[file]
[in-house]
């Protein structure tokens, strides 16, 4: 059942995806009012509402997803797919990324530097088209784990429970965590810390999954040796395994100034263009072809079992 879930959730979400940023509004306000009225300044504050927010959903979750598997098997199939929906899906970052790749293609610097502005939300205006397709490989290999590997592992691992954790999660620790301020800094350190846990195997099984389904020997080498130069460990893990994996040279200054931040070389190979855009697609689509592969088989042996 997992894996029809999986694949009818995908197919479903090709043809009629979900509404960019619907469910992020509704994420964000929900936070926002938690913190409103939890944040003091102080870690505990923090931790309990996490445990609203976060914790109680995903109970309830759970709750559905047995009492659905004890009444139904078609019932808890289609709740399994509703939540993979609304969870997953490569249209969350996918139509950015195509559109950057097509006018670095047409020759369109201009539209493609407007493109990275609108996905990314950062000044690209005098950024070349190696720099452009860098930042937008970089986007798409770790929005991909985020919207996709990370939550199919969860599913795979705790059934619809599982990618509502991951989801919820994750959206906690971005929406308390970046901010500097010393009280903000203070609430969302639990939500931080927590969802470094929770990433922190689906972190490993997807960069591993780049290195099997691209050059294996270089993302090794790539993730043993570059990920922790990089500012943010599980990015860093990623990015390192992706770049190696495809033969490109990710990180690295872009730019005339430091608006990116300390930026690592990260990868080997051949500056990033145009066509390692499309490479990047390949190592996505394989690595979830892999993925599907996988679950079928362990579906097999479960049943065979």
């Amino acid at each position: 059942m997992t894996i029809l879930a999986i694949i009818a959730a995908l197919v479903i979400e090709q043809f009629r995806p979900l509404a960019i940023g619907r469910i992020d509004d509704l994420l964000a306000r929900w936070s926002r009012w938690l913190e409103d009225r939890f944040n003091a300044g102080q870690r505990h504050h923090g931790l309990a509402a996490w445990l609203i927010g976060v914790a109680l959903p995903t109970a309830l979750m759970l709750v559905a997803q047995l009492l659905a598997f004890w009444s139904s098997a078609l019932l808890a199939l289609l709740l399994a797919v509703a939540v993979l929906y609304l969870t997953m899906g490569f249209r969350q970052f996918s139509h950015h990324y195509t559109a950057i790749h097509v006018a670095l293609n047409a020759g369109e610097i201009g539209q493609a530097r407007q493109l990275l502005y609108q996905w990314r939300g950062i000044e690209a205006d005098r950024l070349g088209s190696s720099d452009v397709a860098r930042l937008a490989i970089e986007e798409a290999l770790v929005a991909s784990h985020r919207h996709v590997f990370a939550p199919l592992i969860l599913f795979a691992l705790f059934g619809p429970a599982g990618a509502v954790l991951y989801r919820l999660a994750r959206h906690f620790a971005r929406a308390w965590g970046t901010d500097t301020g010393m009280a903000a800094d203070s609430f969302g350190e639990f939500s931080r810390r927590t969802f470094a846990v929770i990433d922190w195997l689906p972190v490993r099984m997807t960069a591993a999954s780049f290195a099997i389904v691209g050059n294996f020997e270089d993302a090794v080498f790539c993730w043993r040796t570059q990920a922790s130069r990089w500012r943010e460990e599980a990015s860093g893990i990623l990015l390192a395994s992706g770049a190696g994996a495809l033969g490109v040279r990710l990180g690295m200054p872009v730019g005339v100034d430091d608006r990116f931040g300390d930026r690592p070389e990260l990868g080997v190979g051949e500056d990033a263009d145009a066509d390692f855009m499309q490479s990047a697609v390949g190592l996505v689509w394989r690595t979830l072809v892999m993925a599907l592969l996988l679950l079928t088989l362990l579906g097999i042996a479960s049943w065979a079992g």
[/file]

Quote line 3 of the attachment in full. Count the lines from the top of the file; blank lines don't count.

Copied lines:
């Amino acid at each position: 059942m997992t894996i029809l879930a999986i694949i009818a959730a995908l197919v479903i979400e090709q043809f009629r995806p979900l509404a960019i940023g619907r469910i992020d509004d509704l994420l964000a306000r929900w936070s926002r009012w938690l913190e409103d009225r939890f944040n003091a300044g102080q870690r505990h504050h923090g931790l309990a509402a996490w445990l609203i927010g976060v914790a109680l959903p995903t109970a309830l979750m759970l709750v559905a997803q047995l009492l659905a598997f004890w009444s139904s098997a078609l019932l808890a199939l289609l709740l399994a797919v509703a939540v993979l929906y609304l969870t997953m899906g490569f249209r969350q970052f996918s139509h950015h990324y195509t559109a950057i790749h097509v006018a670095l293609n047409a020759g369109e610097i201009g539209q493609a530097r407007q493109l990275l502005y609108q996905w990314r939300g950062i000044e690209a205006d005098r950024l070349g088209s190696s720099d452009v397709a860098r930042l937008a490989i970089e986007e798409a290999l770790v929005a991909s784990h985020r919207h996709v590997f990370a939550p199919l592992i969860l599913f795979a691992l705790f059934g619809p429970a599982g990618a509502v954790l991951y989801r919820l999660a994750r959206h906690f620790a971005r929406a308390w965590g970046t901010d500097t301020g010393m009280a903000a800094d203070s609430f969302g350190e639990f939500s931080r810390r927590t969802f470094a846990v929770i990433d922190w195997l689906p972190v490993r099984m997807t960069a591993a999954s780049f290195a099997i389904v691209g050059n294996f020997e270089d993302a090794v080498f790539c993730w043993r040796t570059q990920a922790s130069r990089w500012r943010e460990e599980a990015s860093g893990i990623l990015l390192a395994s992706g770049a190696g994996a495809l033969g490109v040279r990710l990180g690295m200054p872009v730019g005339v100034d430091d608006r990116f931040g300390d930026r690592p070389e990260l990868g080997v190979g051949e500056d990033a263009d145009a066509d390692f855009m499309q490479s990047a697609v390949g190592l996505v689509w394989r690595t979830l072809v892999m993925a599907l592969l996988l679950l079928t088989l362990l579906g097999i042996a479960s049943w065979a079992g």